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Posted by on Jun 3, 2015 in Articles | 0 comments

Judaism Is Not Conservative (or Liberal)

Eric Yoffie wrote this article as part of a symposium conducted by Mosaic Magazine, in response to an article by Eric Cohen on “The Spirit of Jewish Conservatism.”

Judaism is not conservative. A Jewish conservative trying to argue that Judaism is by nature conservative is just as pathetic as a Jewish liberal trying to argue that Judaism is by nature liberal.

Judaism Is Neither Conservative or Liberal

(Photo by Beatrix Pitarch)

Judaism is neither. It is a complex religious system that has sustained a people for three millennia by offering elaborate norms of ritual and ethical behavior and a vast compendium of legal deliberation and philosophical speculation, much of which is openly contradictory. As a Jew, one can make a case for conservative values, rooted in power, a cautious temperament, and militant national assertiveness; and one can make a case for liberal values, attempting to merge national aspirations with universal concerns. Jews have been having this argument since the beginning of Jewish history, but neither side is entitled to claim that its approach is the “authentic” one.

Eric Cohen argues for Jewish conservatism, asserting that liberalism is the enemy and that it has diluted the Jewish family, weakened the economy, undermined nationalism, and threatened Zionism. But his fundamental premise reflects not Jewish reality but his own ideological preferences.

I am a liberal. While I differ with Cohen’s economics,

Cohen is misreading the liberalism of American Jews when he describes it as an ominous threat, right alongside militant Islam and militant secularism. Yes, American Jews are pretty liberal, but they are a centrist and sensible bunch, and for most of them, Cohen’s destructive liberalism is a caricature.

His discussion of Israel is painfully off-base. He is right that Israel needs to be tough and strong, especially now, with the threat of Iran looming.

Somehow, this issue must be confronted. Yet Cohen does not mention “democracy” as a principle of Jewish sovereignty; to him it is apparently unimportant, an obsession of the appeasement-oriented liberals. He has forgotten that for the Zionist founders, from Jabotinsky to Ben-Gurion, a non-democratic Israel was unimaginable.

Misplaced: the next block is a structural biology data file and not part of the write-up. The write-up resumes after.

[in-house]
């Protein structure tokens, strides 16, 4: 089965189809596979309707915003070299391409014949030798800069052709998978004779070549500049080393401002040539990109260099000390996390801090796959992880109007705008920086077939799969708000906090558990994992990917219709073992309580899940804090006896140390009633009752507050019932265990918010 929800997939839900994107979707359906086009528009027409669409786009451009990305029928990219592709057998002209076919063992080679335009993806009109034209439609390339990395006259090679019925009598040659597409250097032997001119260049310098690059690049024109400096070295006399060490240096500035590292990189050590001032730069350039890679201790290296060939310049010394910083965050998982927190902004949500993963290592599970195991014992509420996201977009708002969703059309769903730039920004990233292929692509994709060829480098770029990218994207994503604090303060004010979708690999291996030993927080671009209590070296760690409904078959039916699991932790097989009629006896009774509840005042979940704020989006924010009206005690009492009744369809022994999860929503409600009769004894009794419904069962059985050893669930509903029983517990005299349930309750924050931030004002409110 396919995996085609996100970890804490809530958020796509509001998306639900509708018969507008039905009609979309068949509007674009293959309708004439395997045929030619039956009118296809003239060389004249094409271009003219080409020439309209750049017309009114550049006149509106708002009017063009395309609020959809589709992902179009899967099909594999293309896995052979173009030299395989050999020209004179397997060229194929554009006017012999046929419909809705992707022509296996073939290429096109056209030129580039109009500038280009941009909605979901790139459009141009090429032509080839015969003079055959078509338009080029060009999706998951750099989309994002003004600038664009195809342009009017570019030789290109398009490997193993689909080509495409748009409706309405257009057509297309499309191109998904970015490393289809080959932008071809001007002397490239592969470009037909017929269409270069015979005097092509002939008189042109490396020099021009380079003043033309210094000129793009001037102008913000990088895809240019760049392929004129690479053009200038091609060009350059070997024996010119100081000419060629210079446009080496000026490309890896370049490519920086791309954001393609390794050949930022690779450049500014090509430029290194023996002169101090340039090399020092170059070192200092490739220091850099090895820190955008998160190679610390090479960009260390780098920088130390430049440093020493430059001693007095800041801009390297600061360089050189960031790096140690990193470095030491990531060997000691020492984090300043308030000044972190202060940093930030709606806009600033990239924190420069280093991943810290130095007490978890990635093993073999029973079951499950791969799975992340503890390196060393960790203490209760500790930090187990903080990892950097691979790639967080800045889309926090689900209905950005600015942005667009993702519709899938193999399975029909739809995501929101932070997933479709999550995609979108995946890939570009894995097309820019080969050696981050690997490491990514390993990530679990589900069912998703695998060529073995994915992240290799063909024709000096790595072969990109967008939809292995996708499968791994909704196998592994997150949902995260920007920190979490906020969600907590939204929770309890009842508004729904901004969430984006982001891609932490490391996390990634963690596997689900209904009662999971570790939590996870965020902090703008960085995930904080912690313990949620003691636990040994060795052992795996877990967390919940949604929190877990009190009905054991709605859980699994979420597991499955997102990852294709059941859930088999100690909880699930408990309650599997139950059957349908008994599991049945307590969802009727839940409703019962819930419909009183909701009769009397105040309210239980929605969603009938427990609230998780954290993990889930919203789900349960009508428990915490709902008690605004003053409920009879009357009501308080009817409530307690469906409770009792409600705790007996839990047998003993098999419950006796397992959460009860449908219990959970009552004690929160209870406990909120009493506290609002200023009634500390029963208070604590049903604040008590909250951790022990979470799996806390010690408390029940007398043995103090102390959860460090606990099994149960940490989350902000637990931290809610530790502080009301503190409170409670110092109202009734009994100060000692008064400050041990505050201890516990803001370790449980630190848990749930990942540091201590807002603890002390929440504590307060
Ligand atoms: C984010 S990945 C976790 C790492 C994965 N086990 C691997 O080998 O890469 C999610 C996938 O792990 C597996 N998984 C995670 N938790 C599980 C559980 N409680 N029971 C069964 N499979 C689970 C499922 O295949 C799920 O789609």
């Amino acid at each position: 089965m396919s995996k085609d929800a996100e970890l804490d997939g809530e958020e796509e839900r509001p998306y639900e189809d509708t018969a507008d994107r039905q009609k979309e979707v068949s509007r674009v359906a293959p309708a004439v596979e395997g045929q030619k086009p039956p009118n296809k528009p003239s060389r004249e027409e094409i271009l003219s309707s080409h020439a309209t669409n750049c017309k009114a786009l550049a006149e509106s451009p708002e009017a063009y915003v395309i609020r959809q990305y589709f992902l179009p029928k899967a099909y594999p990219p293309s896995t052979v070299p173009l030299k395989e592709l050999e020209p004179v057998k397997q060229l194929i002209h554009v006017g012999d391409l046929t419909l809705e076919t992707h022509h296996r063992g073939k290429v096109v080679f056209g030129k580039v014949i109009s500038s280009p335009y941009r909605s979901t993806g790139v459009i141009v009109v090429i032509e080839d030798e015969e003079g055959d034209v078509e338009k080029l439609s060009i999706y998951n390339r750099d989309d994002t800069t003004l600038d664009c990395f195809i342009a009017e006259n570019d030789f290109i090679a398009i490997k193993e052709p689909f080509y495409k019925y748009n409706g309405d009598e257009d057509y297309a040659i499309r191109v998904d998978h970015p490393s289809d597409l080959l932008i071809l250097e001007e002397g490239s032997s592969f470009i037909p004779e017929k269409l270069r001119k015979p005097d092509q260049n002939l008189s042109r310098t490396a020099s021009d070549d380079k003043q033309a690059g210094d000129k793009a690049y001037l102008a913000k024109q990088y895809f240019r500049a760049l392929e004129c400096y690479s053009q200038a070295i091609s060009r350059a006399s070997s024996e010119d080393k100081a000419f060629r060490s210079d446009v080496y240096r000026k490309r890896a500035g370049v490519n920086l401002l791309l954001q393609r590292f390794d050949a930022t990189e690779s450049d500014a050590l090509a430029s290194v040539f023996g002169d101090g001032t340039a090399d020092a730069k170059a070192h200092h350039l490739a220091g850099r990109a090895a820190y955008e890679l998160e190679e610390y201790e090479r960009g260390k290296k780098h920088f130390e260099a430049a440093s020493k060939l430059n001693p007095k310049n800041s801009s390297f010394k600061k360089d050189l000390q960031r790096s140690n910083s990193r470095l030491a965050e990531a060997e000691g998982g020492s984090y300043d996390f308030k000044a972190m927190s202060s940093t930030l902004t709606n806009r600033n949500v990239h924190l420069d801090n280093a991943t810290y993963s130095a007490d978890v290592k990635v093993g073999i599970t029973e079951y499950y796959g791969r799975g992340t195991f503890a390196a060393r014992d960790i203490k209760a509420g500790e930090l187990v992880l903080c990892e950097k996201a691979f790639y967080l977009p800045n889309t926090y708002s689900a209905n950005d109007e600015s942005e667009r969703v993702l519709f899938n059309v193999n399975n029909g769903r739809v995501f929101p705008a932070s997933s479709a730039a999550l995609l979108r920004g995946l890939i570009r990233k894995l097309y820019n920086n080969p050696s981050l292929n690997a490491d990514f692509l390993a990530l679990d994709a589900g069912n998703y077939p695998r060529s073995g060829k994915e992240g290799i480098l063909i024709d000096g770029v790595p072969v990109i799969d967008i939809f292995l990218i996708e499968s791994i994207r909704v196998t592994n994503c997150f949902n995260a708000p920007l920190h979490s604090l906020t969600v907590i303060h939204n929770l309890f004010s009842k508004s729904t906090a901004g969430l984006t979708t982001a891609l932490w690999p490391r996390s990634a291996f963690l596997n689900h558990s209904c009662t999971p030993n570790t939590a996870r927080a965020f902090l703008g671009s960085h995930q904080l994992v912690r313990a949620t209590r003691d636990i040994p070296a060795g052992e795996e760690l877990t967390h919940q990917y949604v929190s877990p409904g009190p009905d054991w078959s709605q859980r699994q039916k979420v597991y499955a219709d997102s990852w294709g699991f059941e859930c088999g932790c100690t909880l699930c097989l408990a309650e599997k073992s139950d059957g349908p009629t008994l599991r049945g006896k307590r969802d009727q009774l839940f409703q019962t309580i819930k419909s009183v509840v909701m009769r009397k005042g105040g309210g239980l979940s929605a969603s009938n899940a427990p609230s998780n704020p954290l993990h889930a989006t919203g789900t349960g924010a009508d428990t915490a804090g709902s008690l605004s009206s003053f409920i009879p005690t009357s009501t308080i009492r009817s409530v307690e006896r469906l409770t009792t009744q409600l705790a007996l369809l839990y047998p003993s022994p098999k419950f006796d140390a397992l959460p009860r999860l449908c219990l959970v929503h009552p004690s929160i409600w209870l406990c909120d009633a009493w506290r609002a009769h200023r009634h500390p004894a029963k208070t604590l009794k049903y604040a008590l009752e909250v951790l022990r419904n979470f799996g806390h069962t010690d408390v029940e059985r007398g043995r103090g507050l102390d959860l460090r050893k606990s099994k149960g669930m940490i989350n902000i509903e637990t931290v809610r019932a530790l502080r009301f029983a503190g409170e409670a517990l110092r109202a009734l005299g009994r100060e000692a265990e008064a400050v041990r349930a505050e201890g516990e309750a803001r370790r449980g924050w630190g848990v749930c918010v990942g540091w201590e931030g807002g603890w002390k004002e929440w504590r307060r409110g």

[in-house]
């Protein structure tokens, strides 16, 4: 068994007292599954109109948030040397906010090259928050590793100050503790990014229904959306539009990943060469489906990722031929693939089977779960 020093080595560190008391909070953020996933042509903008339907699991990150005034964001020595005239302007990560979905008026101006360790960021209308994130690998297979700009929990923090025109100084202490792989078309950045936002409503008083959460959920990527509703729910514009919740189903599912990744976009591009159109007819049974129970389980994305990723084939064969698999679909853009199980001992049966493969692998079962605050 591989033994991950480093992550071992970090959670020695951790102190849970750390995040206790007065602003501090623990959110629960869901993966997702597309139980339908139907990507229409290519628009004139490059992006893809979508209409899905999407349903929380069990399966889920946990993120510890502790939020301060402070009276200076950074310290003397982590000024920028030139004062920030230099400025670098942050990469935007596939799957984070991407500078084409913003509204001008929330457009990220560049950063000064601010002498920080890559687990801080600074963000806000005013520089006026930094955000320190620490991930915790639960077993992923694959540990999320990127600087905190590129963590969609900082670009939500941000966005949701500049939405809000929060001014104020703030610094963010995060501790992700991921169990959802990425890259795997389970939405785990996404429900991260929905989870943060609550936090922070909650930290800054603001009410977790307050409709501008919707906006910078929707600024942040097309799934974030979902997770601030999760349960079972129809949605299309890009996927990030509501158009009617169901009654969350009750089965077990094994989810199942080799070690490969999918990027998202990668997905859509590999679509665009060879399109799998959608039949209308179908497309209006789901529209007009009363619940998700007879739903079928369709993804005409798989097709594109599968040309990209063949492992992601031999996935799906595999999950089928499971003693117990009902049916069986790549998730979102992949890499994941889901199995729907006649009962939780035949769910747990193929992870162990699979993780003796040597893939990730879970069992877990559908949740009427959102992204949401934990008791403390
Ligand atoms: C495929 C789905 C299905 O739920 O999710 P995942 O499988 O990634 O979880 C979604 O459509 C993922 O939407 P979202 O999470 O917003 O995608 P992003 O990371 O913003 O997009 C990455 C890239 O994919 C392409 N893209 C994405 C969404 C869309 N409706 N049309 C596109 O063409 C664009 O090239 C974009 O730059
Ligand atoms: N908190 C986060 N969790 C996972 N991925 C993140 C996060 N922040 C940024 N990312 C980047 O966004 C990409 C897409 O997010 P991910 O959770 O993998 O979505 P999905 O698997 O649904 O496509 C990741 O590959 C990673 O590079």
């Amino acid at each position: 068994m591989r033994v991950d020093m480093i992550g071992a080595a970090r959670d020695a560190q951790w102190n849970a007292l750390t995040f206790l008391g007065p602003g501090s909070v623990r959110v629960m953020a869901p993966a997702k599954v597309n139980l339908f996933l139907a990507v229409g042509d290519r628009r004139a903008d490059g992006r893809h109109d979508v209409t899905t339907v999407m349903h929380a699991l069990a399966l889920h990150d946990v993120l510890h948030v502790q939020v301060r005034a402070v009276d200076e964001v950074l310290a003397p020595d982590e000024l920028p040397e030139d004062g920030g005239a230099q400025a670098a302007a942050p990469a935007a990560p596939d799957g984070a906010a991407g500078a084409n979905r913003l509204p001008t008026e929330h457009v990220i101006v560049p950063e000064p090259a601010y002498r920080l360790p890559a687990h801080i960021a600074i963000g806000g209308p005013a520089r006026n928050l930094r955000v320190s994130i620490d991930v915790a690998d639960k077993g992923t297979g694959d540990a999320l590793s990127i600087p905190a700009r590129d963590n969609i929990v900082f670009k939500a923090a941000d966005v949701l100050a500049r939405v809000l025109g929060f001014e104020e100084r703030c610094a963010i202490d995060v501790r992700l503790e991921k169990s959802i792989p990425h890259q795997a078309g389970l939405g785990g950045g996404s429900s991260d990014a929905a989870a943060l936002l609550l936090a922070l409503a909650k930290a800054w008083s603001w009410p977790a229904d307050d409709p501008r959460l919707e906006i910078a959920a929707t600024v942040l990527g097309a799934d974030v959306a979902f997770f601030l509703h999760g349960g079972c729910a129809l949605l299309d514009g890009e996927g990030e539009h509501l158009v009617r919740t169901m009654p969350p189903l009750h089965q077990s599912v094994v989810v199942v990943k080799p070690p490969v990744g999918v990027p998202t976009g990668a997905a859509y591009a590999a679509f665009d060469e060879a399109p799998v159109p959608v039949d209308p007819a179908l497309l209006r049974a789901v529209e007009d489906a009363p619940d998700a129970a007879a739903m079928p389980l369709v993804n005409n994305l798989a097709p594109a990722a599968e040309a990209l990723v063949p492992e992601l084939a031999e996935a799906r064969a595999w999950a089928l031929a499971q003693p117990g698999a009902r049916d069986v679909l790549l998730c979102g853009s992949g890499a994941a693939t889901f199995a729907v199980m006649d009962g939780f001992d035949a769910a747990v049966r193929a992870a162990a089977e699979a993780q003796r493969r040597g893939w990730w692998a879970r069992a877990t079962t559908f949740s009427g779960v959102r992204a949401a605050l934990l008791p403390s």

Cohen also misreads religion. Liberal Judaism has not failed, but it is struggling. So is Orthodoxy, however. I welcome a strong Orthodox community, but Diaspora Orthodoxy thrives primarily in the New York area. Its greatest growth, by far, is among the ultra-Orthodox, who are mostly poor and shun the American mainstream. Jewish conservatism cannot be built on their backs.

I join Yoram Hazony and Meir Soloveichik in calling for more text, tradition, and mitzvot. Jewish conservatism is not really Jewish without them. Still, they are wrong to assume that careful scrutiny of texts will always pull Jews in a conservative direction. Our tradition is not socialist, but much of it is truly radical. Cohen, for example, misunderstands the meaning of the jubilee year.

Finally, Cohen subjects modern liberalism to careful scrutiny but fails to do the same for modern conservatism.

Cohen quotes Jonathan Sacks but omits that, according to Sacks, governments must provide health care to their citizens; it need not be Obamacare, but it must offer reasonable care to all. Yet for half a century, American conservatives—with the honorable exception of Richard Nixon, who was not a real conservative—have ferociously fought liberal plans for health insurance while offering none of their own.

And it must combine the humane values of Jewish tradition with a searching appraisal of modern conservatism’s failings. Eric Cohen makes a valiant attempt, but this is not what he gives us; what he gives us is a pale imitation of the deeply flawed conservatism that already exists.



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